13 Aug 2019

Tuesday's world news: What's making headlines around the globe

8:00 pm on 13 August 2019

Today's international stories making headlines around the world.

Police gather at the crime scene after a man stabbed a woman and attempted to stab others in central Sydney.

Police gather at the crime scene after a man stabbed a woman and attempted to stab others in central Sydney. Photo: AFP

Sydney stabbing rampage ended by members of the public

An armed man has been arrested in central Sydney after stabbing a woman and being detained on the street by members of the public.

A second woman has been found dead inside an apartment building on the same street, but it is unclear whether this is connected to the incident.

Police said the man attempted to carry out further stabbings and there were "multiple crime scenes".

Social media video footage shows the suspect shouting "Allahu Akbar" and "shoot me".

He jumps on a car wielding a knife as another man confronts him with a wicker chair.

The incident unfolded at about 2pm local time near Clarence St and King St, a busy area in the city centre.

The injured woman was taken to hospital in a stable condition.

The motivation for the attack is not yet known, said Supt Gavin Wood of New South Wales Police.


Hong Kong on the edge of the "abyss" says Carrie Lam

Hong Kong leader Carrie Lam has warned anti-government protesters not to push the city into an "abyss", in an emotional press conference.

Ms Lam warned that Hong Kong had "reached dangerous situation" and that violence during protests would push it "down a path of no return".

She was met with hostility as she dodged questions by reporters, who repeatedly shouted and cut her off.

Mass unrest has rocked the city for 10 weeks and shows no signs of abating.

The protests began in response to a proposed extradition bill, which has now been suspended.

They have evolved into a more demanding pro-democracy movement, fuelled by fear that the freedoms Hong Kong enjoys as a special administrative region of China are being eroded.

Her comments came a day after protesters occupied the city's international airport, forcing hundreds of flights to be cancelled.

Protesters are expected back at the Airport in the next few hours.


Canadian teen fugitives took own lives

Two teenagers who prompted a Canada-wide manhunt are thought to have died in suicides "by gunfire", police say.

A post-mortem examination has confirmed that bodies found last week in northern Manitoba are those of Kam McLeod, 19, and Bryer Schmegelsky, 18.

They were suspected of three murders - those of an Australian-US couple and a Canadian man.

The two-week hunt for the suspects ended last Wednesday when their bodies were found near the town of Gillam.

McLeod and Schmegelsky were last seen alive on 22 July. A burnt-out car belonging to one of their alleged victims, Leonard Dyck, was found near Gillam on 23 July.


New US regulation likely to impact omn immigration

President Donald Trump's administration unveiled a sweeping rule that some experts say could cut legal immigration in half by denying visas and permanent residency to hundreds of thousands of people for being too poor.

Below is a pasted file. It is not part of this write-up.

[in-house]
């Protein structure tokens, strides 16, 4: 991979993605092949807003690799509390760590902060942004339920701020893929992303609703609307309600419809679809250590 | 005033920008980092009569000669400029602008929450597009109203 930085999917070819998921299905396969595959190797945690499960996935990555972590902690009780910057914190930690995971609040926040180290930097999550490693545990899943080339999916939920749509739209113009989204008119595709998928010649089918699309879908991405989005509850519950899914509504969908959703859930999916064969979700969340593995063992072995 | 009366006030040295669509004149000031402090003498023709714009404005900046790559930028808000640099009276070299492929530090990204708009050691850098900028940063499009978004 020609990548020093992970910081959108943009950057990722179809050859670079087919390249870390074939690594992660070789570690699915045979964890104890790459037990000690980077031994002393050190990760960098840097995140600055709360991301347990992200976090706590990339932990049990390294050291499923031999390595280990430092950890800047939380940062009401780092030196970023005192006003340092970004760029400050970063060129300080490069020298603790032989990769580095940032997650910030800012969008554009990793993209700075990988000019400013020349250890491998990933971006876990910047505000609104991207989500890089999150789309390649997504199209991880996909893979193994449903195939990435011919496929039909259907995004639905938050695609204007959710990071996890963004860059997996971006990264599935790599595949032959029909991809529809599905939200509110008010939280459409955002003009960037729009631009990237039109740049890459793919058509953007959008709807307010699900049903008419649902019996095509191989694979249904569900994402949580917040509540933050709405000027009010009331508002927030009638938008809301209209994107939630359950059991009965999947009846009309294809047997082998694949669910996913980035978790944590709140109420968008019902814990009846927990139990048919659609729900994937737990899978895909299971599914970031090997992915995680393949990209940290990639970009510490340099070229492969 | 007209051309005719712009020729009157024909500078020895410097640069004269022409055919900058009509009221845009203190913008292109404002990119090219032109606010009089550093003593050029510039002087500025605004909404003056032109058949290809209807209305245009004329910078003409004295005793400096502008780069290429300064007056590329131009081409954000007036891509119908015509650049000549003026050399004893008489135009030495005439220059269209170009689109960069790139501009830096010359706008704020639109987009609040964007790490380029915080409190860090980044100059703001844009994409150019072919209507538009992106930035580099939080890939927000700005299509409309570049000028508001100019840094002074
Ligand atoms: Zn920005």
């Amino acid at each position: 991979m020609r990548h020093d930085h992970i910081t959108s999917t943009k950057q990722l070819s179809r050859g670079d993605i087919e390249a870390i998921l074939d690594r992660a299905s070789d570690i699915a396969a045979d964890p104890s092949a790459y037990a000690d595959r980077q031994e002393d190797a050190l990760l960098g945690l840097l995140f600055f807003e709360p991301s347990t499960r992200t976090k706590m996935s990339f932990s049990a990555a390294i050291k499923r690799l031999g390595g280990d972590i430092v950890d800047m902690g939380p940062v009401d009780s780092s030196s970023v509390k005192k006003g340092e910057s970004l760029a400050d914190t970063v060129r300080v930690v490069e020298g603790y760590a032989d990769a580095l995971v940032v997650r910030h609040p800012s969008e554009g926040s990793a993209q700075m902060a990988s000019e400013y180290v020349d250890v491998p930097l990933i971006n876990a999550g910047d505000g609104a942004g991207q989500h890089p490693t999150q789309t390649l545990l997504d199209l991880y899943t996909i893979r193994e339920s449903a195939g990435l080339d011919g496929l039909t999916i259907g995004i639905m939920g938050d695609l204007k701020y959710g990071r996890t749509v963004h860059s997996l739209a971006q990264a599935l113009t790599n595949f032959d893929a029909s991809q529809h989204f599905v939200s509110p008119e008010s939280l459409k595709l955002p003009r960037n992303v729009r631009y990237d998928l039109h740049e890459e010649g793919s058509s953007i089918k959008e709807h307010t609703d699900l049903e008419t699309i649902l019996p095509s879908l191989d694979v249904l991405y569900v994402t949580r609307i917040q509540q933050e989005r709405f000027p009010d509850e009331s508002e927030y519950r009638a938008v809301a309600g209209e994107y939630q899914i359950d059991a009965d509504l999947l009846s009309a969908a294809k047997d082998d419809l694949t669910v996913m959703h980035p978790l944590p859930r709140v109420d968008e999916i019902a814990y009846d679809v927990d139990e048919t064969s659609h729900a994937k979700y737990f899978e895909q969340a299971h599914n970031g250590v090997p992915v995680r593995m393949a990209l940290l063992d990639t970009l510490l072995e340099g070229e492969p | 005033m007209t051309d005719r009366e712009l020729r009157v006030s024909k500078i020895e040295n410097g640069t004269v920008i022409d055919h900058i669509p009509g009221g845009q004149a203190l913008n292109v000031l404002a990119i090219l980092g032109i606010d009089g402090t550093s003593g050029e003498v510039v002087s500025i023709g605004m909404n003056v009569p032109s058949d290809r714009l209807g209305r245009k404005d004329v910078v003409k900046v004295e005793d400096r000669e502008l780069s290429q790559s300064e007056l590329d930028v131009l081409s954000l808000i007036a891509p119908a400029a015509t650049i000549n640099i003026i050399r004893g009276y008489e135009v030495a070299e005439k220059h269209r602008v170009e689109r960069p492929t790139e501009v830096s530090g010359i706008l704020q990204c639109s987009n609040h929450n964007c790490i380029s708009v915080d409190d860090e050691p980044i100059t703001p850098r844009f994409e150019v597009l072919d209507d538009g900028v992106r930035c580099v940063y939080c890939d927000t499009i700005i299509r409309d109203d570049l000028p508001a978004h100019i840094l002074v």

The long-anticipated rule, pushed by Trump's leading aide on immigration, Stephen Miller, takes effect on October 15th. It would reject applicants for temporary or permanent visas if they fail to meet high enough income standards or if they receive public assistance such as welfare, food stamps, public housing or Medicaid.

"The Trump administration is trying to bypass Congress and implement its own merit based-immigration system. It's really a backdoor way of prohibiting low-income people from immigrating," said Charles Wheeler of the Catholic Legal Immigration Network Inc.

The rule is part of Republican Trump's efforts to curb both legal and illegal immigration, an issue he has made a cornerstone of his presidency.

- Reuters

Brazil courts to consider nepotism on government.

Brazilian federal prosecutors filed a court injunction seeking to bar the appointment of right-wing President Jair Bolsonaro's son Eduardo as ambassador to the United States due to his lack of experience as a diplomat.

The public prosecutor's office asked a Brasilia court to rule on the need for non-diplomats to have relevant international experience and served the nation abroad for at least three years.

Opposition lawmakers have also sought to block Eduardo Bolsonaro becoming Brazil's envoy in Washington by introducing a bill against nepotism in the public administration.

Bolsonaro, who has developed close ties with U.S. President Donald Trump since taking office in January, has defended the appointment of his son, saying he is a friend of Trump's family which would help improve relations between the two nations.

- Reuters

Barr vows justice for Epstein's victims

The US Attorney General William Barr says there were "serious irregularities" at the federal prison in New York City where the wealthy American financier Jeffrey Epstein died.

Epstein was found dead in his cell at the weekend at the Metropolitan Correctional Centre after an apparent suicide.

He was being held on fresh charges of sex trafficking and despite an earlier suicide attempt last month, he had been taken off suicide watch.

William Barr says he was appalled to learn of the prison's failure to adequately monitor Epstein and has also promised that the investigation into his sex crimes will continue.